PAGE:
Let me begin by making one point clear: Unlike many of my peers, I really like the New Atheists. I’ve read numerous books and articles by them, watched countless talks and debates, interacted with some of them online (PZ Myers and Steven Pinker), and I’ve even had the pleasure of meeting a couple of them in person (Richard Dawkins and Daniel Dennett). Their challenges to religion and their advocacy of science and a rational, fact-based approach to reality has been one of the biggest influences on my life over the past decade, helping to purge much of the dross from my thinking. Rather than the sharp rocks at the bottom of the cliff, I see them more like an anvil upon which my approach to religion, science, violence and so many other topics has been forged.
With that in mind, you probably won’t be surprised to learn that I was really looking forward to watching The Unbelievers, ever since I first caught wind of the trailer a year or so ago.
In case you’ve never heard of the film, The Unbelievers follows Richard Dawkins and theoretical physicist Lawrence Krauss as they travel the globe attempting to win people over to their view of the world, which involves casting off religion and embracing reason and science in its place.
A brief caveat: Appearances to the contrary, I don’t buy Krauss and Dawkins’ schtick at all. While I am certainly a huge advocate for science and an evidence-based approach to reality, and I definitely agree that many of the forms religion takes are toxic and dangerous, the relationship between science, religion and philosophy is far more complicated than they realize or let on. That said, I find their arguments both challenging and intriguing as I sort through these issues.
So there I was on Saturday night, all geared up to finally watch the film on Netflix. However, I was put off almost immediately by a string of celebrity endorsements that preceded the film. Woody Allen, Sarah Silverman, Ricky Gervais, Cameron Diaz (?), Steven Hawking, and my cinematic hero, Werner Herzog. These were all shot in black-and-white, which the film was not, so they were most likely filmed after the fact. Not a good sign. It told me the film was probably seen as lacking something in early screenings, so someone ran out and got this content in order beef it up in terms of length and/or credibility. That feeling was confirmed when I realized the film is actually bookended with these endorsements, with more showing up at the end. (Even with all the endorsements, the film is only 73 minutes long, including credits.) I shrugged it off though and settled in to watch the actual film.
It opens with Dawkins and Krauss talking in a cafe, where they set up the stakes, namely, that science and religion are two competing explanations of reality. Science gives us facts, and religion gives us nothing but fantasy. Furthermore, it is inherently destructive. Therefore, if you truly want to encounter the “poetry of reality,” as Dawkins puts it, and prevent the the self-destruction of humankind, religion has to go. With that, they set out into the world to share this “gospel.” The fields are “ripe unto the harvest,” and they plan to win as many converts as possible.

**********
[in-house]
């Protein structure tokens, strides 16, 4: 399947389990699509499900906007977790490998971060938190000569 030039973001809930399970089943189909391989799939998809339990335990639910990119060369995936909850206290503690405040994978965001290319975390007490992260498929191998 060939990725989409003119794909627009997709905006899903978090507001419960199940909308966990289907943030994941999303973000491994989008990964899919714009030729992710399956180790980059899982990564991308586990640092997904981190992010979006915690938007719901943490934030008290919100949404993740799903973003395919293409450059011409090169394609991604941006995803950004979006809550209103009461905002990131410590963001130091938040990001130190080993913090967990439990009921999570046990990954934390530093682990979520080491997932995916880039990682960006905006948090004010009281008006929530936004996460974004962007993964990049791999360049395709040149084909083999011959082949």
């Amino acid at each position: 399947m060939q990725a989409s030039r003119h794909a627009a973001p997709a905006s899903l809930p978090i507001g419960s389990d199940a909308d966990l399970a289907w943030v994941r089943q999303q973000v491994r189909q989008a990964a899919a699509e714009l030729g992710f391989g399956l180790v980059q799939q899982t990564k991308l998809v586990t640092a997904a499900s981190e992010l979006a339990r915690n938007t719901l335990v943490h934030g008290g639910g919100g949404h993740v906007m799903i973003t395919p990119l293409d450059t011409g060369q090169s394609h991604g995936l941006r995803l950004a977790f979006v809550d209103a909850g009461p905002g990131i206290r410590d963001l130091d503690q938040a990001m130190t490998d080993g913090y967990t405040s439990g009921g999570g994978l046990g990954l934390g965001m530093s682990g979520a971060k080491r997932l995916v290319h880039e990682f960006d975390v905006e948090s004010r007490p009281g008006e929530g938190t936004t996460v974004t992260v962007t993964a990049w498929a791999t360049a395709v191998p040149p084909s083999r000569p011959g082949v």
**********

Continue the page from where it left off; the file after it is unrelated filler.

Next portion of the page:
Apart from a belligerent priest who opposes Dawkins in his first TV appearance, the only other opposition they encounter are a street preacher and number of Muslim protestors who are eventually goaded into chanting “In-fi-del! In-fi-del!” Other than these moments, the film has the dreary sound of one hand clapping (or several hands clapping over and over again for our self-appointed saviors).
The film reaches it’s lowest point when Dawkins addresses the Rally for Reason on the mall in Washington, DC. He expresses his joy at seeing so many people turn out in the rain. “One of the most wonderful sights I’ve ever seen!” he exclaims. Clearly, they have arrived. I am atheist, hear me roar! They can’t hold us back any longer! It’s a textbook victim narrative played note for note. We’re mad as hell (not that we believe in hell), and we’re not going to take it any more!
Despite this brief frenzy of self-righteousness (which includes another montage featuring several other noted atheists), the film ends with a whimper as they remind us of the stakes once again. If we don’t get rid of religion, we’re doomed. Thank
God we have people like Richard, Lawrence, Penn Jillette (and Cameron Diaz) to show us the light!
Cue the celebrity endorsements and… we’re out.
I hesitate to criticize a fellow filmmaker, and I don’t usually resort to such heavy sarcasm (at least not in print), but for some reason, this film seems to demand such a response. I’ll throw it a bone for some slick production values, but overall, it really feels more like one of those old K-tel music commercials than a feature-length documentary that takes viewers on an intellectual and emotional journey.
Clearly, all sorts of issues regarding science and religion need to be addressed. However, Richard Dawkins has proven over and over again that he is not the man for the job. Krauss may have potential though. Even though he often resorts to a mocking tone, I got the sense that he truly enjoys dialoguing on these issues, that he’s not out simply to crush the opposition.
But if this film can’t even win me over–someone who is absolutely primed to become a fan–I’m afraid it will forever be the sound of one hand clapping on, and on, and on, and on….